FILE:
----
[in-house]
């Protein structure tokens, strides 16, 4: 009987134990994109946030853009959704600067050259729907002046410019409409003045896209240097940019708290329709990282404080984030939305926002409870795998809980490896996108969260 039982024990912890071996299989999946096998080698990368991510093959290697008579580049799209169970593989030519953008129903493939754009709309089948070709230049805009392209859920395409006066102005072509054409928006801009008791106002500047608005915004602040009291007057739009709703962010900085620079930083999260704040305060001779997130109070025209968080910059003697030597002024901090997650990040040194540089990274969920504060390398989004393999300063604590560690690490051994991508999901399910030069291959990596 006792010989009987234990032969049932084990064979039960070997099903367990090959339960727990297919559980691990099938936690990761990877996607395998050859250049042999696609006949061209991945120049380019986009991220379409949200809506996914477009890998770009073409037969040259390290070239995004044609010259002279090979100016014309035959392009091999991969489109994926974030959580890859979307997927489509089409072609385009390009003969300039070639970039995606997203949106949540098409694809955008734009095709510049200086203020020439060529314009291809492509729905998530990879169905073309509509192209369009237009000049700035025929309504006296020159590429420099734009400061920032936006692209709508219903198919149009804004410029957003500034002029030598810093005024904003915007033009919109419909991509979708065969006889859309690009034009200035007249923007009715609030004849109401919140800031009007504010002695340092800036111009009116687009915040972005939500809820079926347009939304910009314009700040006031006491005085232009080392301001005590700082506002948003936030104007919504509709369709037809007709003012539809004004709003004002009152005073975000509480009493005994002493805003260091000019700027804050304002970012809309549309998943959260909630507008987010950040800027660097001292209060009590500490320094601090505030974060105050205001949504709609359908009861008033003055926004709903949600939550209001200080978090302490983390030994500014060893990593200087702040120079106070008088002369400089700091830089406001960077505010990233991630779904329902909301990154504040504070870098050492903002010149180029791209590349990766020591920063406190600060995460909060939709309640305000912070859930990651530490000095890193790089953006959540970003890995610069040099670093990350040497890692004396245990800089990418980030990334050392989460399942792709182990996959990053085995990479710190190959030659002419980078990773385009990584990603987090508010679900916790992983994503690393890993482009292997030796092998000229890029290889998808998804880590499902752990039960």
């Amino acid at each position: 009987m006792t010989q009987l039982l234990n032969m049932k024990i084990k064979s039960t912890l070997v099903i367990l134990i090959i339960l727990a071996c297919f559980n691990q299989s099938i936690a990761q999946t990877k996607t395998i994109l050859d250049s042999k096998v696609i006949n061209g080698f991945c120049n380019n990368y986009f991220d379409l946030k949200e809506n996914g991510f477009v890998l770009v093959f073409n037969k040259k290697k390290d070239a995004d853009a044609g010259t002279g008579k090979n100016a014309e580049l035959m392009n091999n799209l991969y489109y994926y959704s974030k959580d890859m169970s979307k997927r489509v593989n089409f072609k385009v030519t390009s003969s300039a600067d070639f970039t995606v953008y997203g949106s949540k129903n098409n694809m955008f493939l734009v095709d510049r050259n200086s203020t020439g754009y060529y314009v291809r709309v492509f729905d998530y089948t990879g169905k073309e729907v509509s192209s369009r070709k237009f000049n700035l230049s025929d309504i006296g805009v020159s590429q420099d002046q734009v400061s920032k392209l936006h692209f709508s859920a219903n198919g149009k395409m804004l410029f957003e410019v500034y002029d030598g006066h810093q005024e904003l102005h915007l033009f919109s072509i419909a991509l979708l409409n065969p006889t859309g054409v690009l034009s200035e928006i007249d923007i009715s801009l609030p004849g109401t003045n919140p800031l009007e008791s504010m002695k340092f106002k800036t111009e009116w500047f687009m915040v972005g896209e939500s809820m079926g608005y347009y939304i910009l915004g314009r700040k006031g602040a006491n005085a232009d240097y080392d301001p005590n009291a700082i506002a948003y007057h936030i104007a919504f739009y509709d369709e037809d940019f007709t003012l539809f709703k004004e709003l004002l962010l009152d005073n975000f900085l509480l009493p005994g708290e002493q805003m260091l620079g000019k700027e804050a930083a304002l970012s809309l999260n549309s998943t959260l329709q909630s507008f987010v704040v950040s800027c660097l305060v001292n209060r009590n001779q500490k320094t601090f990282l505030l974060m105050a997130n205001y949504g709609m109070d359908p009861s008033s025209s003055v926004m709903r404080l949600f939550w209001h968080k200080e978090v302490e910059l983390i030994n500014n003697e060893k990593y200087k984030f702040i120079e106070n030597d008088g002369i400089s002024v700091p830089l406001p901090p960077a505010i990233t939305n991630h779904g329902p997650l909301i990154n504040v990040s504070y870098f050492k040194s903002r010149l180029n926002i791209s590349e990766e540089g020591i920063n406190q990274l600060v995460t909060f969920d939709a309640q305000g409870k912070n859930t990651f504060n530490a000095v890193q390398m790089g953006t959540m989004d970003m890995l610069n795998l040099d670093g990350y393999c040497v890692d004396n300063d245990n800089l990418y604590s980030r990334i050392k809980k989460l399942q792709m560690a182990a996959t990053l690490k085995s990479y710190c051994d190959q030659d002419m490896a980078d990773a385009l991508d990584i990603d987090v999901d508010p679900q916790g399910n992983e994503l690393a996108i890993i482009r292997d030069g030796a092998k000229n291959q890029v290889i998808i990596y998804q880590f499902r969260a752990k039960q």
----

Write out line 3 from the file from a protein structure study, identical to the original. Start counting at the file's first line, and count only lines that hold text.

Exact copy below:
């Amino acid at each position: 009987m006792t010989q009987l039982l234990n032969m049932k024990i084990k064979s039960t912890l070997v099903i367990l134990i090959i339960l727990a071996c297919f559980n691990q299989s099938i936690a990761q999946t990877k996607t395998i994109l050859d250049s042999k096998v696609i006949n061209g080698f991945c120049n380019n990368y986009f991220d379409l946030k949200e809506n996914g991510f477009v890998l770009v093959f073409n037969k040259k290697k390290d070239a995004d853009a044609g010259t002279g008579k090979n100016a014309e580049l035959m392009n091999n799209l991969y489109y994926y959704s974030k959580d890859m169970s979307k997927r489509v593989n089409f072609k385009v030519t390009s003969s300039a600067d070639f970039t995606v953008y997203g949106s949540k129903n098409n694809m955008f493939l734009v095709d510049r050259n200086s203020t020439g754009y060529y314009v291809r709309v492509f729905d998530y089948t990879g169905k073309e729907v509509s192209s369009r070709k237009f000049n700035l230049s025929d309504i006296g805009v020159s590429q420099d002046q734009v400061s920032k392209l936006h692209f709508s859920a219903n198919g149009k395409m804004l410029f957003e410019v500034y002029d030598g006066h810093q005024e904003l102005h915007l033009f919109s072509i419909a991509l979708l409409n065969p006889t859309g054409v690009l034009s200035e928006i007249d923007i009715s801009l609030p004849g109401t003045n919140p800031l009007e008791s504010m002695k340092f106002k800036t111009e009116w500047f687009m915040v972005g896209e939500s809820m079926g608005y347009y939304i910009l915004g314009r700040k006031g602040a006491n005085a232009d240097y080392d301001p005590n009291a700082i506002a948003y007057h936030i104007a919504f739009y509709d369709e037809d940019f007709t003012l539809f709703k004004e709003l004002l962010l009152d005073n975000f900085l509480l009493p005994g708290e002493q805003m260091l620079g000019k700027e804050a930083a304002l970012s809309l999260n549309s998943t959260l329709q909630s507008f987010v704040v950040s800027c660097l305060v001292n209060r009590n001779q500490k320094t601090f990282l505030l974060m105050a997130n205001y949504g709609m109070d359908p009861s008033s025209s003055v926004m709903r404080l949600f939550w209001h968080k200080e978090v302490e910059l983390i030994n500014n003697e060893k990593y200087k984030f702040i120079e106070n030597d008088g002369i400089s002024v700091p830089l406001p901090p960077a505010i990233t939305n991630h779904g329902p997650l909301i990154n504040v990040s504070y870098f050492k040194s903002r010149l180029n926002i791209s590349e990766e540089g020591i920063n406190q990274l600060v995460t909060f969920d939709a309640q305000g409870k912070n859930t990651f504060n530490a000095v890193q390398m790089g953006t959540m989004d970003m890995l610069n795998l040099d670093g990350y393999c040497v890692d004396n300063d245990n800089l990418y604590s980030r990334i050392k809980k989460l399942q792709m560690a182990a996959t990053l690490k085995s990479y710190c051994d190959q030659d002419m490896a980078d990773a385009l991508d990584i990603d987090v999901d508010p679900q916790g399910n992983e994503l690393a996108i890993i482009r292997d030069g030796a092998k000229n291959q890029v290889i998808i990596y998804q880590f499902r969260a752990k039960q």